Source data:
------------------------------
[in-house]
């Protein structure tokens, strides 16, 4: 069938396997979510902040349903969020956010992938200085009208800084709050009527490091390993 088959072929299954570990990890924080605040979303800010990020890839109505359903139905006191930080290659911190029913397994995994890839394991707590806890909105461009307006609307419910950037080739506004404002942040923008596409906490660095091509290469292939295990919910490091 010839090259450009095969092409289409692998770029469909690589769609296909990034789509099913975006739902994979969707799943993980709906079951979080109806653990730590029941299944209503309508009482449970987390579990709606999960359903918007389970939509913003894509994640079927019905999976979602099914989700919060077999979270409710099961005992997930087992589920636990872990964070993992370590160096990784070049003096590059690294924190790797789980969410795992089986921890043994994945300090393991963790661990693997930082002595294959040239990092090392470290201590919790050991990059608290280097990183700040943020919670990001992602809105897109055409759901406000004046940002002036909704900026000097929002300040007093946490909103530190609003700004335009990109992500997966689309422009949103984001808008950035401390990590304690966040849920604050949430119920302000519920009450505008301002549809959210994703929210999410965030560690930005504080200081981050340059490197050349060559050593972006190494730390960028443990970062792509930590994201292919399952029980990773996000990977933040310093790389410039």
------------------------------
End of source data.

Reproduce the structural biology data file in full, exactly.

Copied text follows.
[in-house]
């Protein structure tokens, strides 16, 4: 069938396997979510902040349903969020956010992938200085009208800084709050009527490091390993 088959072929299954570990990890924080605040979303800010990020890839109505359903139905006191930080290659911190029913397994995994890839394991707590806890909105461009307006609307419910950037080739506004404002942040923008596409906490660095091509290469292939295990919910490091 010839090259450009095969092409289409692998770029469909690589769609296909990034789509099913975006739902994979969707799943993980709906079951979080109806653990730590029941299944209503309508009482449970987390579990709606999960359903918007389970939509913003894509994640079927019905999976979602099914989700919060077999979270409710099961005992997930087992589920636990872990964070993992370590160096990784070049003096590059690294924190790797789980969410795992089986921890043994994945300090393991963790661990693997930082002595294959040239990092090392470290201590919790050991990059608290280097990183700040943020919670990001992602809105897109055409759901406000004046940002002036909704900026000097929002300040007093946490909103530190609003700004335009990109992500997966689309422009949103984001808008950035401390990590304690966040849920604050949430119920302000519920009450505008301002549809959210994703929210999410965030560690930005504080200081981050340059490197050349060559050593972006190494730390960028443990970062792509930590994201292919399952029980990773996000990977933040310093790389410039």